We've already seen the soft results from shops like SunPower (NASDAQ:SPWRA) (NASDAQ:SPWRB) and Evergreen Solar (NASDAQ:ESLR) this earnings season. Now it's time for solar equipment suppliers to tell their side of the story.

First up is Applied Materials (NASDAQ:AMAT), which branched out from semiconductors and LCD displays to the solar PV market back in 2006. Applied Materials, a veteran in the capital equipment space, identified the early 2009 business environment as "reflecting a level of demand the company has not experienced for more than a decade." So that means things have been even worse than during the tech wreck. Not an easy feat.

In a sense, the solar business (falling within the company's energy and environmental solutions segment) was something of a bright spot in Applied Materials' rough fiscal second-quarter report. Segment sales more than quadrupled from last year, and rose 22% sequentially. The other three segments experienced declines, with the core semiconductor business dropping roughly 80% from last year's sales levels. That's just staggering.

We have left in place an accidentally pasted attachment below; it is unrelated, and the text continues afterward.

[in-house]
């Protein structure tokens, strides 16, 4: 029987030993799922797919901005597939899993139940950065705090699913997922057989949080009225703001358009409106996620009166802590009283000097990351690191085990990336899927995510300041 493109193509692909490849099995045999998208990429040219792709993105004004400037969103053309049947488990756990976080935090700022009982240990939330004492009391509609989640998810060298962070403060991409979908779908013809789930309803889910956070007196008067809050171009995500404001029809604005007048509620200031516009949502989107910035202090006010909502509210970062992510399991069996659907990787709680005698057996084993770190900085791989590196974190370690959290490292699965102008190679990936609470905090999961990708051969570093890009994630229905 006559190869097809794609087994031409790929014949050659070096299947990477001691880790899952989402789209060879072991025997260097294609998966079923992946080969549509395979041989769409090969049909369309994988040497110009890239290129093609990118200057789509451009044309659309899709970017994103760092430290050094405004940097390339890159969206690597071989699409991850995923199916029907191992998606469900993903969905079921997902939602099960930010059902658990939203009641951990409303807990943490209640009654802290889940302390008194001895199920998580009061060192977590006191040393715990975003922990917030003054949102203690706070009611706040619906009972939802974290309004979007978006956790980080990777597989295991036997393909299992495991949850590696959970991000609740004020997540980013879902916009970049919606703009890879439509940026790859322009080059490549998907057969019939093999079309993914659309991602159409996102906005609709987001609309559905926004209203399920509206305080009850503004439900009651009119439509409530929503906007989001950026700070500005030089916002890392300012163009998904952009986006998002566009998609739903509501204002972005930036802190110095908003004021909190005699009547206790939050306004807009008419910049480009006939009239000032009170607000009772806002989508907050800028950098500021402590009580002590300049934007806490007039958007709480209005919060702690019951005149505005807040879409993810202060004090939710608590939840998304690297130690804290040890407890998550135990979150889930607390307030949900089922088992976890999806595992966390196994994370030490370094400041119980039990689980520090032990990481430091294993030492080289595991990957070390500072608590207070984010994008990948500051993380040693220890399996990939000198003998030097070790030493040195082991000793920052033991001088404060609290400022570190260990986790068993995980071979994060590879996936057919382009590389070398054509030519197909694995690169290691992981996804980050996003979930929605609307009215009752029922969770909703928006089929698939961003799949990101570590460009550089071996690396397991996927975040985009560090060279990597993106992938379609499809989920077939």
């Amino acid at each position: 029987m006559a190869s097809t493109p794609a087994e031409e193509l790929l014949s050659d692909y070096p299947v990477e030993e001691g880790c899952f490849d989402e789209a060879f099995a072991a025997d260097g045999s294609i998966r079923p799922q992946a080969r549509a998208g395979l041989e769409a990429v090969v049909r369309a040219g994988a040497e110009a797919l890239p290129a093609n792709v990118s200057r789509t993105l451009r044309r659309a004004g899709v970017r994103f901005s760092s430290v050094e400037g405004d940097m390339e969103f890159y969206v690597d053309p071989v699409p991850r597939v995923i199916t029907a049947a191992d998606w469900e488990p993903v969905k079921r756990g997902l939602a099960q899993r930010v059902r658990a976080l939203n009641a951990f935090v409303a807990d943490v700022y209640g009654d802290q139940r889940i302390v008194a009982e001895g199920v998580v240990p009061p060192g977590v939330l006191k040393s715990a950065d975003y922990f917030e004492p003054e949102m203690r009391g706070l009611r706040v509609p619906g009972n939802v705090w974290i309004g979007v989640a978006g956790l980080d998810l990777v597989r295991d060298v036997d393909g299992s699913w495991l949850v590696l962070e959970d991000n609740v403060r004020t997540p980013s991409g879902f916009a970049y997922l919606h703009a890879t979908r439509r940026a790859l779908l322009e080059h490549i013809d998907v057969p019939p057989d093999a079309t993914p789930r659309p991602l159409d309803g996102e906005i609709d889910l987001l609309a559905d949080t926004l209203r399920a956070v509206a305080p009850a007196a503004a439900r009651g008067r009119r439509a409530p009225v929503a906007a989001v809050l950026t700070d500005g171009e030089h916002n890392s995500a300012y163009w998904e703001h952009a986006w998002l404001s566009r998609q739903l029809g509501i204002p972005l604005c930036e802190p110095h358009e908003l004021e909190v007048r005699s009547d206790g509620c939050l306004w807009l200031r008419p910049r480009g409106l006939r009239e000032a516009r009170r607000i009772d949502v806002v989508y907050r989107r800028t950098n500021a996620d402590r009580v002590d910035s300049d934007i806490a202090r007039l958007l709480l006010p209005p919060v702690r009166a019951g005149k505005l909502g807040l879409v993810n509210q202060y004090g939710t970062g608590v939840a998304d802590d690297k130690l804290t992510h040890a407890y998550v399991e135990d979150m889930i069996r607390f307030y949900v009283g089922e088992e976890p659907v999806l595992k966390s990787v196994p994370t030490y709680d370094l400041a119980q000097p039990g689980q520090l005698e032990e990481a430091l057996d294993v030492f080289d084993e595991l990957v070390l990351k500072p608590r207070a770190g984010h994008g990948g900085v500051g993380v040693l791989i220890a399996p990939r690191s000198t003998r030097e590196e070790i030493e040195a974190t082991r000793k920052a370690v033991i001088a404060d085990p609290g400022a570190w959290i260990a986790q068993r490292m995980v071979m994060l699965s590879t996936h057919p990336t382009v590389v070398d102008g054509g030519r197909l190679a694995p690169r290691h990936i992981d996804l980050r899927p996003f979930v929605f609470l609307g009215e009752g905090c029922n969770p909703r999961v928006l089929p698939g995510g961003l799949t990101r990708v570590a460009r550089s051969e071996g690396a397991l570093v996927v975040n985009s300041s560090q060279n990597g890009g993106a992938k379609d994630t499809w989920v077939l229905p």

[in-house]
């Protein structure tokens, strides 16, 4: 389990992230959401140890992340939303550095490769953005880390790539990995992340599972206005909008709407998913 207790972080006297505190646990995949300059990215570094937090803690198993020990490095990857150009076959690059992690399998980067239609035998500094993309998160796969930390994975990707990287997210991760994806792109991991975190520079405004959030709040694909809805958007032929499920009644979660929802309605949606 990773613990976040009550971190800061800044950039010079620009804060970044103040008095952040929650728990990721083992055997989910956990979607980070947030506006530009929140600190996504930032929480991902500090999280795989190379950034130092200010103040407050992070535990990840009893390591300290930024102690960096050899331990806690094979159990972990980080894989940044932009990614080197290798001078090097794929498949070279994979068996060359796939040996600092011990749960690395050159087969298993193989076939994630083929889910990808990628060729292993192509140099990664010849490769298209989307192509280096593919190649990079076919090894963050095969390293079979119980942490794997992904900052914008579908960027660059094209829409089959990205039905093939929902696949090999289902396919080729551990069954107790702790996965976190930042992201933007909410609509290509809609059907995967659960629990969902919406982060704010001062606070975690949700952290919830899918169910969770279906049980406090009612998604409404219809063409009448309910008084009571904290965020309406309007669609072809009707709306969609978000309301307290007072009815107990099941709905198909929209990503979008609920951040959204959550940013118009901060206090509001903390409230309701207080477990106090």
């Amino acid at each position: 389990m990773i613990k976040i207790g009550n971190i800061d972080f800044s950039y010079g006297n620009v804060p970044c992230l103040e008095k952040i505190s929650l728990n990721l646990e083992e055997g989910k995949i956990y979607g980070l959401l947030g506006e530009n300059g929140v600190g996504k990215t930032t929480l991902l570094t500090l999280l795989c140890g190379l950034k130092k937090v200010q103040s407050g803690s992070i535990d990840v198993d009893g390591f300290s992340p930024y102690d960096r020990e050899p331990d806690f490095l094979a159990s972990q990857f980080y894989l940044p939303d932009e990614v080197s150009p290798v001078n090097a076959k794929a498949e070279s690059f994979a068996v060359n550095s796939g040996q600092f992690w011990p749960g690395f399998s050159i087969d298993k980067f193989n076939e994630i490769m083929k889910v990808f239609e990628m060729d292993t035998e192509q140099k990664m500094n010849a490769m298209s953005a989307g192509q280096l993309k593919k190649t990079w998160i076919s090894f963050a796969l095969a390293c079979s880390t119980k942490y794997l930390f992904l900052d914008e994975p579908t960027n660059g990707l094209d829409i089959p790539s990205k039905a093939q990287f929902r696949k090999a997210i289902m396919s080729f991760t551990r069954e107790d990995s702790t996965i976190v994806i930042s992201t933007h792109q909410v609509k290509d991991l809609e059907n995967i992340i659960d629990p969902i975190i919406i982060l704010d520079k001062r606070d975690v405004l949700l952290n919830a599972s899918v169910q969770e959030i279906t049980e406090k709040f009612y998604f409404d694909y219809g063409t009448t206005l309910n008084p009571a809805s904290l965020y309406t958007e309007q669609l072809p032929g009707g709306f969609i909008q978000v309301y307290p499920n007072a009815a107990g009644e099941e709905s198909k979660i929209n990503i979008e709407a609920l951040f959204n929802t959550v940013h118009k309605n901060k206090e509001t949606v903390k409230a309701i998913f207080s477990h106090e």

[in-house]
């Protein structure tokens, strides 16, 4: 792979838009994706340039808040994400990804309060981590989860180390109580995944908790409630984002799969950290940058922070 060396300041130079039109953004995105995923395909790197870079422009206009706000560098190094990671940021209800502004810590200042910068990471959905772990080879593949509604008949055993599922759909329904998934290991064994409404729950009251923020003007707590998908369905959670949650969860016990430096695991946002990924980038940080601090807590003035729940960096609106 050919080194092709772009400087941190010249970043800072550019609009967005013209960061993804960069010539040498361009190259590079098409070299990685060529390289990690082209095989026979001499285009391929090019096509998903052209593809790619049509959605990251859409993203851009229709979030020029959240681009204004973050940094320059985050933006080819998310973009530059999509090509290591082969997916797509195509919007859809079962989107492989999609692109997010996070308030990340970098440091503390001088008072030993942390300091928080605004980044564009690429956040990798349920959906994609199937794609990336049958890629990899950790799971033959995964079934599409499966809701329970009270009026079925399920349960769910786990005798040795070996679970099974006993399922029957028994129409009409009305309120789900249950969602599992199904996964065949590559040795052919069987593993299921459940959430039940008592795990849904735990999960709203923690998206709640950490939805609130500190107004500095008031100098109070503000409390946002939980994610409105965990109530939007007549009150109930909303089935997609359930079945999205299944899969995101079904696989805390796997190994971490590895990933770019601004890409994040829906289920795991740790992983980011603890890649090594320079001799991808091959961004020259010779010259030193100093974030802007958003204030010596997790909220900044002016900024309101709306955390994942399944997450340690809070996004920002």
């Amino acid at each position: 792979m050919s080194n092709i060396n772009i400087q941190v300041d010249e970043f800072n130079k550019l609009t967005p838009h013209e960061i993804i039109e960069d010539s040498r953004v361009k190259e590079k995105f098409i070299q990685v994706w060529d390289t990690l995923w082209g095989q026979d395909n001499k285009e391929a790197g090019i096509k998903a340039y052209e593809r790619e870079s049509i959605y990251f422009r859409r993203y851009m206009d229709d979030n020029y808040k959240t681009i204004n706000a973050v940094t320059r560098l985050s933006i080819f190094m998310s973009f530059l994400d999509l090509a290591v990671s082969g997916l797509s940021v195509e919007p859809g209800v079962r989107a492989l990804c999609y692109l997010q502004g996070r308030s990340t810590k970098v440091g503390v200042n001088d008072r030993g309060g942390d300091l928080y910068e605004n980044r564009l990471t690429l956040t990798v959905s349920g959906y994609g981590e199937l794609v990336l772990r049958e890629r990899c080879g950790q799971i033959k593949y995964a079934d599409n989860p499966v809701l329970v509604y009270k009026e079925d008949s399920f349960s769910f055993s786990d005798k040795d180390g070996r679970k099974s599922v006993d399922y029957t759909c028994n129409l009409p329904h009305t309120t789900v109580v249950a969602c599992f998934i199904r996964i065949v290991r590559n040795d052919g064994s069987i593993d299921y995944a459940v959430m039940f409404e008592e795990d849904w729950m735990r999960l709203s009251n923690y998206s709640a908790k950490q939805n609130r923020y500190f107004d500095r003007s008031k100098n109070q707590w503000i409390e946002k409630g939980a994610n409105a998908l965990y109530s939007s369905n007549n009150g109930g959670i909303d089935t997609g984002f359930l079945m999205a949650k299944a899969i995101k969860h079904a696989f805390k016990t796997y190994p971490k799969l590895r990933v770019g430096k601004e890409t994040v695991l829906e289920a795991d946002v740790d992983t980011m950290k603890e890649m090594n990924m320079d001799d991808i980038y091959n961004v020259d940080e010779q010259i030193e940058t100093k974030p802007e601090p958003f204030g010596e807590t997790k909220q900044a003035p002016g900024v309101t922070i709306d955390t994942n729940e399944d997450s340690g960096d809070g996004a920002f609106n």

The bad news is that new solar orders dropped off sharply, registering a 56% plunge from last quarter. As with First Solar (NASDAQ:FSLR) and Energy Conversion Devices (NASDAQ:ENER), credit just isn't flowing in this space.

The difference between Applied Materials and the thin-film module slingers is that the latter companies are stepping in to help certain customers finance their projects. Applied refuses to do this, with management stating that it sees little added value in "playing the role of a bank."

Meanwhile, anyone banking on sunny results from GT Solar (NASDAQ:SOLR) was sorely disappointed yesterday afternoon. The polysilicon and photovoltaic equipment specialist registered a sales slide of roughly 33% compared to last quarter, and per-share earnings missed analyst estimates by a wide margin. GT's guidance for its upcoming fiscal year is pretty grim as well.

As with Applied Materials, GT saw its backlog dip sequentially, but the percentage decline was only half as steep. I think that pretty much sums up the state of the solar capital equipment business: It's bad, but less bad than what's going on in semiconductors and other manufacturing businesses.

Fool contributor Toby Shute doesn't have a position in any company mentioned. Check out his CAPS profile or follow his articles using Twitter or RSS. The Motley Fool's disclosure policy knows that sometimes you're the windshield, and sometimes you're the bug.